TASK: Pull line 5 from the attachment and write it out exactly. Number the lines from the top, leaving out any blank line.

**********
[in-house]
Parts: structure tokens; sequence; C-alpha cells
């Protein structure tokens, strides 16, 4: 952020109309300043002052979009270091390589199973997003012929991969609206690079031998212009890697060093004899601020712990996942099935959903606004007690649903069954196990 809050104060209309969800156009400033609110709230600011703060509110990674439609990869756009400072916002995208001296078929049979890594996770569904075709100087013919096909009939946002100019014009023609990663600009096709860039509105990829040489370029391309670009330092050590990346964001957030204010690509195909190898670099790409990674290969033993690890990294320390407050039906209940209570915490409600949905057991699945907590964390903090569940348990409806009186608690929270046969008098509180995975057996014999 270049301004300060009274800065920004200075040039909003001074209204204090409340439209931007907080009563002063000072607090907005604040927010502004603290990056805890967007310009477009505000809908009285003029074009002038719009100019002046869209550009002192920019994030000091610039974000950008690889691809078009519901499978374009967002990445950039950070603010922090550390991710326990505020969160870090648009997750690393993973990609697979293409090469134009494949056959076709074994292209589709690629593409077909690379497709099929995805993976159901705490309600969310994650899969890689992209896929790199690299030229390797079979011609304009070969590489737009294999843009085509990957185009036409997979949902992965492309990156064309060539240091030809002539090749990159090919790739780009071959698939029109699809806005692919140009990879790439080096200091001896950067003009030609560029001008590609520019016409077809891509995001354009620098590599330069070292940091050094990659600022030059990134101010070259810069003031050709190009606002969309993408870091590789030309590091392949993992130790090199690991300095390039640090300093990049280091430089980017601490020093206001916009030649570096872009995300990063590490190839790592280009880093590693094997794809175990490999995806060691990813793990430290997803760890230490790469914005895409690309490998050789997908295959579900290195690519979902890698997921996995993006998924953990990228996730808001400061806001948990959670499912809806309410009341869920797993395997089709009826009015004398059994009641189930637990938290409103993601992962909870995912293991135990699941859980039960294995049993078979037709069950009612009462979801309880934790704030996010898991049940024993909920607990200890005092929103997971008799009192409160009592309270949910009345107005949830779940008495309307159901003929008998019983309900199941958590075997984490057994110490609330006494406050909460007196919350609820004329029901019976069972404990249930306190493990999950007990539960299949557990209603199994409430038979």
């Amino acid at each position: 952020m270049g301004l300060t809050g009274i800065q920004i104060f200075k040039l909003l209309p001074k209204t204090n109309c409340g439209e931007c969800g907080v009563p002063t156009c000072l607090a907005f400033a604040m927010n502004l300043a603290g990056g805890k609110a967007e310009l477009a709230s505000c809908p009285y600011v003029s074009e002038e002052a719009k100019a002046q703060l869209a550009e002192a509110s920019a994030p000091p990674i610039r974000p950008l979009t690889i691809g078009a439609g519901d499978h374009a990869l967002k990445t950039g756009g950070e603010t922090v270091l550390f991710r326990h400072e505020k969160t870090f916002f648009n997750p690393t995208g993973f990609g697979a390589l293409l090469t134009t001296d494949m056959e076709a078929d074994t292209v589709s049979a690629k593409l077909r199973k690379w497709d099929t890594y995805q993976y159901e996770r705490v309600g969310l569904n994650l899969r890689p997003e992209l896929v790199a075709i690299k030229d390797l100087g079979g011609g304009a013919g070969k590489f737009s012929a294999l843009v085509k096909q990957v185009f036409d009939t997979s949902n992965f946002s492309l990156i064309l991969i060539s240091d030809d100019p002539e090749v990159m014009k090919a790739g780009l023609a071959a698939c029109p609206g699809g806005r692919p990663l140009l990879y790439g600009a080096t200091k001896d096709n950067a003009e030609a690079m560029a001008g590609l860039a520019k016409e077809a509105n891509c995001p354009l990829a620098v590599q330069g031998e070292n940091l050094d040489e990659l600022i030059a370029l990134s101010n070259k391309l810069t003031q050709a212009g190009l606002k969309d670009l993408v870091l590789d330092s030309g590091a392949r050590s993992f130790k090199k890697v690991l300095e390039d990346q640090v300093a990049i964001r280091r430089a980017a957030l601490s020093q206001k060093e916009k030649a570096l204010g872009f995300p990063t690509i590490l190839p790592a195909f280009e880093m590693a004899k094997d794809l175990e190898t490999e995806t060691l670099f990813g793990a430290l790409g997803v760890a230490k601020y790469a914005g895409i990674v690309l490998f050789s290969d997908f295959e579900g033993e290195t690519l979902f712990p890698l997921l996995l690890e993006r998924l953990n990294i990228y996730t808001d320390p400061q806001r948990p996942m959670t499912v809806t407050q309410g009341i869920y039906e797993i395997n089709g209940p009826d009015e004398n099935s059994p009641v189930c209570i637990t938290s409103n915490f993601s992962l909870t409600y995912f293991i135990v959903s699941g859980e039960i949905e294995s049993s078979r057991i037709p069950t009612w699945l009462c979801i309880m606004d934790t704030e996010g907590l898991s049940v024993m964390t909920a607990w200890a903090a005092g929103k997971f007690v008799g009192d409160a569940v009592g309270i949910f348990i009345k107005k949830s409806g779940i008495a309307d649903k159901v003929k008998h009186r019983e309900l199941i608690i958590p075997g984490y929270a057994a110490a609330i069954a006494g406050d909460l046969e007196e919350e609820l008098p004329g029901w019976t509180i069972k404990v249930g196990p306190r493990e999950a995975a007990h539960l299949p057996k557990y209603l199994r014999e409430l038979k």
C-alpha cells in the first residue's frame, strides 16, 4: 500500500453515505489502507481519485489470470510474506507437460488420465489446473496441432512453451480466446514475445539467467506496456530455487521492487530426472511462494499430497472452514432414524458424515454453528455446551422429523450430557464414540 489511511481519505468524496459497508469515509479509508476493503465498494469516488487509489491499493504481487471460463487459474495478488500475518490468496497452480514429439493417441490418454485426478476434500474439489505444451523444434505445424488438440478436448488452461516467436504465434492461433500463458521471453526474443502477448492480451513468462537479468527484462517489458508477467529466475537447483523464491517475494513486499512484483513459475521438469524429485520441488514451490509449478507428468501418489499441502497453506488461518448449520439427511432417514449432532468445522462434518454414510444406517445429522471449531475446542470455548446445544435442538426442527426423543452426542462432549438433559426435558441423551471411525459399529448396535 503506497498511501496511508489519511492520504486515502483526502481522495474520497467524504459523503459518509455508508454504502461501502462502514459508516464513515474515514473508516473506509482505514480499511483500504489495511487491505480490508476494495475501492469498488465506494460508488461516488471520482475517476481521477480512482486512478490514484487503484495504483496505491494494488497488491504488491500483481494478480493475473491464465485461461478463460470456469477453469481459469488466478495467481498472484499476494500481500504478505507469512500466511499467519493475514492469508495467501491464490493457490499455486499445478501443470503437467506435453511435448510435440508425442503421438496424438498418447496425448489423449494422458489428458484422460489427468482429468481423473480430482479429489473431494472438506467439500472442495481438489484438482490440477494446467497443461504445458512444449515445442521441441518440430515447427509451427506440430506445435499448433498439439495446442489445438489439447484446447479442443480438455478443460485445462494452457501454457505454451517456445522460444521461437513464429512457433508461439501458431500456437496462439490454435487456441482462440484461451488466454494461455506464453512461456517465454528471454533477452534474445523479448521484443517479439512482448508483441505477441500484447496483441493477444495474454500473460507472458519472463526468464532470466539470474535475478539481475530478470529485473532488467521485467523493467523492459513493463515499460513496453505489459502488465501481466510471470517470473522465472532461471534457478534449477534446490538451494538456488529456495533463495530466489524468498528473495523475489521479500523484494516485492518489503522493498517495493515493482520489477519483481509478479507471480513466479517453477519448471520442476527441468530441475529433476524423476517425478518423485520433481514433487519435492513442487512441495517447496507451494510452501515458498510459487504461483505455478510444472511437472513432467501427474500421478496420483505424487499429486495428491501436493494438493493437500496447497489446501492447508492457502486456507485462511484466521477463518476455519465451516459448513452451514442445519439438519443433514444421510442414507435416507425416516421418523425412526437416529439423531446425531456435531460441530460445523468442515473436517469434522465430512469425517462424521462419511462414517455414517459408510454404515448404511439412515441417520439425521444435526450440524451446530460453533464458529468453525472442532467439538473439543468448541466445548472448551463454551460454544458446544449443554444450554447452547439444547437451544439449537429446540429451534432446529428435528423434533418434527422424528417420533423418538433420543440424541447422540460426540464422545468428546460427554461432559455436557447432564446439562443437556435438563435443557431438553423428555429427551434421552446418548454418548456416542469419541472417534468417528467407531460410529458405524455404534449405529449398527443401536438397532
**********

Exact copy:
C-alpha cells in the first residue's frame, strides 16, 4: 500500500453515505489502507481519485489470470510474506507437460488420465489446473496441432512453451480466446514475445539467467506496456530455487521492487530426472511462494499430497472452514432414524458424515454453528455446551422429523450430557464414540 489511511481519505468524496459497508469515509479509508476493503465498494469516488487509489491499493504481487471460463487459474495478488500475518490468496497452480514429439493417441490418454485426478476434500474439489505444451523444434505445424488438440478436448488452461516467436504465434492461433500463458521471453526474443502477448492480451513468462537479468527484462517489458508477467529466475537447483523464491517475494513486499512484483513459475521438469524429485520441488514451490509449478507428468501418489499441502497453506488461518448449520439427511432417514449432532468445522462434518454414510444406517445429522471449531475446542470455548446445544435442538426442527426423543452426542462432549438433559426435558441423551471411525459399529448396535 503506497498511501496511508489519511492520504486515502483526502481522495474520497467524504459523503459518509455508508454504502461501502462502514459508516464513515474515514473508516473506509482505514480499511483500504489495511487491505480490508476494495475501492469498488465506494460508488461516488471520482475517476481521477480512482486512478490514484487503484495504483496505491494494488497488491504488491500483481494478480493475473491464465485461461478463460470456469477453469481459469488466478495467481498472484499476494500481500504478505507469512500466511499467519493475514492469508495467501491464490493457490499455486499445478501443470503437467506435453511435448510435440508425442503421438496424438498418447496425448489423449494422458489428458484422460489427468482429468481423473480430482479429489473431494472438506467439500472442495481438489484438482490440477494446467497443461504445458512444449515445442521441441518440430515447427509451427506440430506445435499448433498439439495446442489445438489439447484446447479442443480438455478443460485445462494452457501454457505454451517456445522460444521461437513464429512457433508461439501458431500456437496462439490454435487456441482462440484461451488466454494461455506464453512461456517465454528471454533477452534474445523479448521484443517479439512482448508483441505477441500484447496483441493477444495474454500473460507472458519472463526468464532470466539470474535475478539481475530478470529485473532488467521485467523493467523492459513493463515499460513496453505489459502488465501481466510471470517470473522465472532461471534457478534449477534446490538451494538456488529456495533463495530466489524468498528473495523475489521479500523484494516485492518489503522493498517495493515493482520489477519483481509478479507471480513466479517453477519448471520442476527441468530441475529433476524423476517425478518423485520433481514433487519435492513442487512441495517447496507451494510452501515458498510459487504461483505455478510444472511437472513432467501427474500421478496420483505424487499429486495428491501436493494438493493437500496447497489446501492447508492457502486456507485462511484466521477463518476455519465451516459448513452451514442445519439438519443433514444421510442414507435416507425416516421418523425412526437416529439423531446425531456435531460441530460445523468442515473436517469434522465430512469425517462424521462419511462414517455414517459408510454404515448404511439412515441417520439425521444435526450440524451446530460453533464458529468453525472442532467439538473439543468448541466445548472448551463454551460454544458446544449443554444450554447452547439444547437451544439449537429446540429451534432446529428435528423434533418434527422424528417420533423418538433420543440424541447422540460426540464422545468428546460427554461432559455436557447432564446439562443437556435438563435443557431438553423428555429427551434421552446418548454418548456416542469419541472417534468417528467407531460410529458405524455404534449405529449398527443401536438397532